Yup, that’s your boy. I sought out Simon before settling on a photographer, actually. Basically, we have an art director. She’s been our art director since Fancy Footwork in 2007. So when we were putting together this cover concept with her, she was like, because there are no props on the cover, your styling is going to have to speak a lot. The styling needs to be super important. So the first thing was choosing a stylist. I was a fan of Simon’s work, and what I liked about his work is that he does advanced fashion shit, but he’s also able to read the hip hop code when you look at what he did with Travis Scott and Gucci Mane and all that. So I thought he’d be a good person to style Patrick, too. I actually contacted him months and months ago because first I wanted to work with him on our “Juice” video, but he was getting married and all that stuff so we ended up locking him in for the album cover. And Simon told me he was open to recommending photographers, and he recommended a bunch including Jason Nocito. I know Jason from forever ago, and we’d shot with him before, but I thought that Jason was only doing point-and-shoot, snapshot photography. I hadn’t seen Jason's really slick kind of work in the studio. And when I saw that, I was like, this is perfect, this is gonna work.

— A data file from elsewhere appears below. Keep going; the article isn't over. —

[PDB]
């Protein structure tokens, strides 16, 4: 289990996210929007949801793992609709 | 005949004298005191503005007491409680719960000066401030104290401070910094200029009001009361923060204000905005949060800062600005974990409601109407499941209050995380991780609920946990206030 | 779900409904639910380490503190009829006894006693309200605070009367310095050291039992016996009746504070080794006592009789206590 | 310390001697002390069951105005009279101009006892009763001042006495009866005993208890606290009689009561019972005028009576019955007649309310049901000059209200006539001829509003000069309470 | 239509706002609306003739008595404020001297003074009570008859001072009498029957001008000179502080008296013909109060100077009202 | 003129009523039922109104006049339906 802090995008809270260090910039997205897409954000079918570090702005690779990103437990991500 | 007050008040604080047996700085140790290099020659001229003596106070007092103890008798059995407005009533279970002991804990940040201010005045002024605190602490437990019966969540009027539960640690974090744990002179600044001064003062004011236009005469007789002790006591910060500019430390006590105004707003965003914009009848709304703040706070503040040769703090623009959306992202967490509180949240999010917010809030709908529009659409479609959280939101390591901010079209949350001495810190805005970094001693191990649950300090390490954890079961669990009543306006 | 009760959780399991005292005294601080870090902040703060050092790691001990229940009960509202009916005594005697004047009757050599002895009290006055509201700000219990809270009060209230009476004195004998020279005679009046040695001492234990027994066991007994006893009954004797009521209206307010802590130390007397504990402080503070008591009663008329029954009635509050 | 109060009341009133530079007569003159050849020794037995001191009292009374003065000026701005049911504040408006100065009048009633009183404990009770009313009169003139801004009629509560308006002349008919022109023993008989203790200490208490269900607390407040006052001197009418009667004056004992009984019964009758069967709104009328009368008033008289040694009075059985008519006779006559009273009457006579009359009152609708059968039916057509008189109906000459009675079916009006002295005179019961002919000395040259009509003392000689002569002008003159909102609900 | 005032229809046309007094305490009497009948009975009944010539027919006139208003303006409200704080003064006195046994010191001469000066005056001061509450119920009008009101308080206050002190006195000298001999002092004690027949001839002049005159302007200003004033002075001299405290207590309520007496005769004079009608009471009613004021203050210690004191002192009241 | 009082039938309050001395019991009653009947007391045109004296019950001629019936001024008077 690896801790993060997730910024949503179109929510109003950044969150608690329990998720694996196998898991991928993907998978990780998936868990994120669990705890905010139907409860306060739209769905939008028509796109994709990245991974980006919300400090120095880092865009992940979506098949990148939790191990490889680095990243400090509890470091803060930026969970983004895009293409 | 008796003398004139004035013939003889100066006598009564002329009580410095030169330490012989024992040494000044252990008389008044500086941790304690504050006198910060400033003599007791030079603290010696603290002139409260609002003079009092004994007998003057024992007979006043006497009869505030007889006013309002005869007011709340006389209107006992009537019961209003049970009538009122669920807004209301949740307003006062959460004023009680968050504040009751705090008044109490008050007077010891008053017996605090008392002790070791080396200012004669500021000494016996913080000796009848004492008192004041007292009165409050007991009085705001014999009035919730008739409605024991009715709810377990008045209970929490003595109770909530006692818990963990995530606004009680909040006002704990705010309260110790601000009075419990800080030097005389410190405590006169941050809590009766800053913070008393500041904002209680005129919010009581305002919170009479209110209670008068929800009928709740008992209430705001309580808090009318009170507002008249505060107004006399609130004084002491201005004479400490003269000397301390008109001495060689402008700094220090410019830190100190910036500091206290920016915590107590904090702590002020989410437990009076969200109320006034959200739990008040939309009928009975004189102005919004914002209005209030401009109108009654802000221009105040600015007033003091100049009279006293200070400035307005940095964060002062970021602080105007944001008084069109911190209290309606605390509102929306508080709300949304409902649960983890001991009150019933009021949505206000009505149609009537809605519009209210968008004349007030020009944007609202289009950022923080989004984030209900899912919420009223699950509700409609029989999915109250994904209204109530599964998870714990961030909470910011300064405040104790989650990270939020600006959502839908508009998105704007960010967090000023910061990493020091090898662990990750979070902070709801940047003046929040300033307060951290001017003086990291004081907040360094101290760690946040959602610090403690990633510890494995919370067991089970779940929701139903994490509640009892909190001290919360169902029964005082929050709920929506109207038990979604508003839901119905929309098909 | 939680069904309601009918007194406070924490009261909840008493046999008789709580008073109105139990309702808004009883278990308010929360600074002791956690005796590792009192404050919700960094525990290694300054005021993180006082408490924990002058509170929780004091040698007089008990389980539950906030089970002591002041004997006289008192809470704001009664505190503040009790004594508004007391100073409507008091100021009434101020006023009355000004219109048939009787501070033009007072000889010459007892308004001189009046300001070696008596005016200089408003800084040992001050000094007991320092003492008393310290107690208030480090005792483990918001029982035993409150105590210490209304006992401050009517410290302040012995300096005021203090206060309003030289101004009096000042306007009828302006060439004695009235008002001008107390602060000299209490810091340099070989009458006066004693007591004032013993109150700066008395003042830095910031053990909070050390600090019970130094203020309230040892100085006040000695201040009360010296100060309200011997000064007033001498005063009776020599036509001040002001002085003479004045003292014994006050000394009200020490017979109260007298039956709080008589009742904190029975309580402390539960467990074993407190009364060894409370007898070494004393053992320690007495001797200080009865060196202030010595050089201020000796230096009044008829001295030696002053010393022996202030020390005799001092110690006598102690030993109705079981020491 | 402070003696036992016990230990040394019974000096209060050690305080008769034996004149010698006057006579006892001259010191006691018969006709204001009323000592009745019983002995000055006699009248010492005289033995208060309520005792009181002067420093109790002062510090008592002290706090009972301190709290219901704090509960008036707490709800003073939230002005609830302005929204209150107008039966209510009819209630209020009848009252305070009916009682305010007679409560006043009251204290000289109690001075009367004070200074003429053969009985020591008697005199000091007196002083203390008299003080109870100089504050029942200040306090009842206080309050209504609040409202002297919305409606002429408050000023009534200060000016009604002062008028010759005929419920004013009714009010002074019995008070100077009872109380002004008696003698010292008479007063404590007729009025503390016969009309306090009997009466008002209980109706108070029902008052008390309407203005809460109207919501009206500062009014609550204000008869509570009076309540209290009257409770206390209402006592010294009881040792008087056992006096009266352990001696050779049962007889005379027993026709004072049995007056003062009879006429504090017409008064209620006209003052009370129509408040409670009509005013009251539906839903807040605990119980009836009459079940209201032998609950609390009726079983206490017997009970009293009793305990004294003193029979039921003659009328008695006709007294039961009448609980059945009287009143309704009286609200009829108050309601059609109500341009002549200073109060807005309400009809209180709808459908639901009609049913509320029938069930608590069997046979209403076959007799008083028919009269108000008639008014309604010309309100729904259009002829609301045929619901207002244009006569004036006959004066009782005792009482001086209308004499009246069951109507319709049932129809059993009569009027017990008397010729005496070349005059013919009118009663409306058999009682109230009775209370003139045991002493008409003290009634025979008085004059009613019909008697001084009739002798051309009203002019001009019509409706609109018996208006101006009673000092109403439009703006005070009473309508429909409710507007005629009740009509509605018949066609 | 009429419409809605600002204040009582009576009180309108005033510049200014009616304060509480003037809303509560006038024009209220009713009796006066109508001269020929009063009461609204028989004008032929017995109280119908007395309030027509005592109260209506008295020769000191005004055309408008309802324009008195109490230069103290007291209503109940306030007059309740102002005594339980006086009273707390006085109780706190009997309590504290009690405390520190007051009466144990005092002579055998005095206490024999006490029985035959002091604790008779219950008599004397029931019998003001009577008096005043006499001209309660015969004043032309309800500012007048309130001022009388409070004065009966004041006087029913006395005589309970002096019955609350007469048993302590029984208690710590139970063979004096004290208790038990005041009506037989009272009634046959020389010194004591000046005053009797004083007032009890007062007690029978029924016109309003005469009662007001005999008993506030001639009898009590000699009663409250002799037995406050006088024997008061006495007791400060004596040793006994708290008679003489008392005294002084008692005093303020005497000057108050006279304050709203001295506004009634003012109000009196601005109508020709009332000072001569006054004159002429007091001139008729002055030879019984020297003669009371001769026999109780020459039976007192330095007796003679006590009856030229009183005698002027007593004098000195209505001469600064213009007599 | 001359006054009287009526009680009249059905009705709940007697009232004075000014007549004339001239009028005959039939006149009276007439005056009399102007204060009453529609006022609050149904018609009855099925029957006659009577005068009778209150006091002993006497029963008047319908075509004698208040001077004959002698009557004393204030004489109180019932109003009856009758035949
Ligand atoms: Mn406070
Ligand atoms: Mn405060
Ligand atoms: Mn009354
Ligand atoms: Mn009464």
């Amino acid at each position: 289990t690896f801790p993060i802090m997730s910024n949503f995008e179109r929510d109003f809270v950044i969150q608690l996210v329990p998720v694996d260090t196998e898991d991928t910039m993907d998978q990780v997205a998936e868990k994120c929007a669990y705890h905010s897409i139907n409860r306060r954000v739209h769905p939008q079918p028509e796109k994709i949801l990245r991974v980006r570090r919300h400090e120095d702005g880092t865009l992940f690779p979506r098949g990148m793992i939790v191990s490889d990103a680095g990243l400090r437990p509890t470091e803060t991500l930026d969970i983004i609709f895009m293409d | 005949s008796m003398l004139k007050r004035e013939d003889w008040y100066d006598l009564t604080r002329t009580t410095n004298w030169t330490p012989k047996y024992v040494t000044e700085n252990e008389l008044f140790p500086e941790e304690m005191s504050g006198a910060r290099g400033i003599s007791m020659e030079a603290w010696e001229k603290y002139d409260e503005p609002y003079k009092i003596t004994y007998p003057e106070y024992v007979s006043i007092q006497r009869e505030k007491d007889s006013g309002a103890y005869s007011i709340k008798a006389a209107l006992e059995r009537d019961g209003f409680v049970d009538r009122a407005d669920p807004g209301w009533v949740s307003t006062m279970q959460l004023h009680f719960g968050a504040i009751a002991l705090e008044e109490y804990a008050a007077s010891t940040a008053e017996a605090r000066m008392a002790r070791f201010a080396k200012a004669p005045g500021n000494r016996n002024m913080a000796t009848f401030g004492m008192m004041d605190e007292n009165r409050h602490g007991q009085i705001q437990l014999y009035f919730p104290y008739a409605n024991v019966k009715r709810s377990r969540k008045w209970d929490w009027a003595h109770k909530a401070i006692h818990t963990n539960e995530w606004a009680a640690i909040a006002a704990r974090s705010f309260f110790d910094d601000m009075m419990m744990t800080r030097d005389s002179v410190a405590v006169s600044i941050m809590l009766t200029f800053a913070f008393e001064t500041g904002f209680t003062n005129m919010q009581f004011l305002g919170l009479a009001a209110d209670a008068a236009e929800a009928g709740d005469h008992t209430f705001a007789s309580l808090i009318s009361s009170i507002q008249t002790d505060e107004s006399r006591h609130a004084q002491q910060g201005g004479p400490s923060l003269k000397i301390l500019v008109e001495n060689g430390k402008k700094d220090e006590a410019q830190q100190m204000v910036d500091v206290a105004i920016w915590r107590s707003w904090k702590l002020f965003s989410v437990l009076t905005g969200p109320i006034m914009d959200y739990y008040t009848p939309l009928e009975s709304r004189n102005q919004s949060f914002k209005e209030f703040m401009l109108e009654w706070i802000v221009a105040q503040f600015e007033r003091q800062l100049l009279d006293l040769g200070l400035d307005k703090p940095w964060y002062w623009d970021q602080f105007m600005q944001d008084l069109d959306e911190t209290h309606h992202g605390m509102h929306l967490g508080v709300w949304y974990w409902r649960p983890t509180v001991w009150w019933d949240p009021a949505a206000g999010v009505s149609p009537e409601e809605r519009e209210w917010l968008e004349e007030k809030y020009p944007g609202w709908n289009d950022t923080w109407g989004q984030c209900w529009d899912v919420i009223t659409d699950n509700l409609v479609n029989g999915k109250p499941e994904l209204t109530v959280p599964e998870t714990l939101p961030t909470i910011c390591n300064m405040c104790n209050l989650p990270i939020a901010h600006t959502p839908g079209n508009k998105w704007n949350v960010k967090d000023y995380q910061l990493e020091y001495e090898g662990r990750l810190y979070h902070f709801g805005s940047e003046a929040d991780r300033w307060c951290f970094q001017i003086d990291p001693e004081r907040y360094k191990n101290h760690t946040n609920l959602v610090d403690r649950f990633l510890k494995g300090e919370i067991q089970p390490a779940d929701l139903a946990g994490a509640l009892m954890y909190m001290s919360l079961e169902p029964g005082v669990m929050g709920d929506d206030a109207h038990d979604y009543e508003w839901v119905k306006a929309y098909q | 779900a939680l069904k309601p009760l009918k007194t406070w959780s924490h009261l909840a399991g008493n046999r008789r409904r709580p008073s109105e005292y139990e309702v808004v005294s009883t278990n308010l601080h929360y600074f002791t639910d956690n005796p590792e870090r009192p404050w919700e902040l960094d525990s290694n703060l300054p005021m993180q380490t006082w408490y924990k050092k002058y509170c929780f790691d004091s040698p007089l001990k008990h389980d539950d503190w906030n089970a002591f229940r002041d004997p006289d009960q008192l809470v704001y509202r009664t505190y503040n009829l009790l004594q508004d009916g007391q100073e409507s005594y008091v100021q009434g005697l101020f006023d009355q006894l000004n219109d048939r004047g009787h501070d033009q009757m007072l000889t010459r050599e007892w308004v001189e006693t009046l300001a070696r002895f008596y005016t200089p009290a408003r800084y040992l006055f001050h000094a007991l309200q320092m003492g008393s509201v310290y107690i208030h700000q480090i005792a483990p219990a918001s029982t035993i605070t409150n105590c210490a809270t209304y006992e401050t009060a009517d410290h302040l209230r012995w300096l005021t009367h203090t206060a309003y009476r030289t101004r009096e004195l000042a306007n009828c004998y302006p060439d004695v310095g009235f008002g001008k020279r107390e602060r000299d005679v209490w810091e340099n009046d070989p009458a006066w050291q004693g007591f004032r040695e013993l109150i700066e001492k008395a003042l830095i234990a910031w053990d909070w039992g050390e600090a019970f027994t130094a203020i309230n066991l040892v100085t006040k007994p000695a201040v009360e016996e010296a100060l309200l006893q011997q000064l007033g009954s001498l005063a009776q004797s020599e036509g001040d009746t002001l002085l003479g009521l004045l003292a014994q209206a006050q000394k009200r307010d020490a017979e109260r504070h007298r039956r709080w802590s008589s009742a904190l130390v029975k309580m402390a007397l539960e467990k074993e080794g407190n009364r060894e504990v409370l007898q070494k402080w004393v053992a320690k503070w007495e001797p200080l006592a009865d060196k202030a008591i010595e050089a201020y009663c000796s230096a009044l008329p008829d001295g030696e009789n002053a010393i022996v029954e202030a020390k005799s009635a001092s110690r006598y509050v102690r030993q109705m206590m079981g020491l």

The color palette we were referencing on the album cover and the texture of this shoot, it’s still 80’s but it’s like late 80’s. We were looking at a lot of photographer magazines from that era. It’s still very Jean Paul Goude, you know, but just the later works. We were looking at a lot of advertising—it’s almost those kind of Benneton Swatch years, instead of the hazy, erotic years. It’s more vibrant. We wanted primary colors that pop out, and we wanted lots of texture—shiny leathers, latex. I could convey that to both Simon and Jason, and they really understood it. Simon nailed the styling in one shot. He brought a bunch of stuff, and the hard part was going to be dressing Patrick. Whatever the gender, my dress code works either way, but with Patrick it was like, how do you make the bottom half of that feminine, you know? So we had to put the whole thing together. The shoot was super easy—it was really just about the light. And Jason really crushed it on the lighting. 

 

It seemed to come together perfectly.

 

That’s our thing—with Chromeo, everything we do is always trying to be very high brow and very low brow at the same time. When you see a cover like that, obviously it’s funny and crazy, but we work with the best people. We try to collaborate with the best people. Simon and Jason are at the top of their game—they’re really renowned and respected creatives in this field, so they add a level of sophistication. And then you get that juxtaposition between an image that’s outlandish but at the same time meaningful for us and meaningful as a statement, but also really high quality photography. That’s always been our goal. It’s serious and funny at the same time, and it’s meaningful and lighthearted at the same time. If I’m able to tick those boxes, then Chromeo has fulfilled its mission.

 

Thank you for being so descriptive about the cover and for giving us the exclusive!

 

Of course. I haven't really gotten to talk about it like this, so.. Hell yeah.

 

Head Over Heels will be released June 15.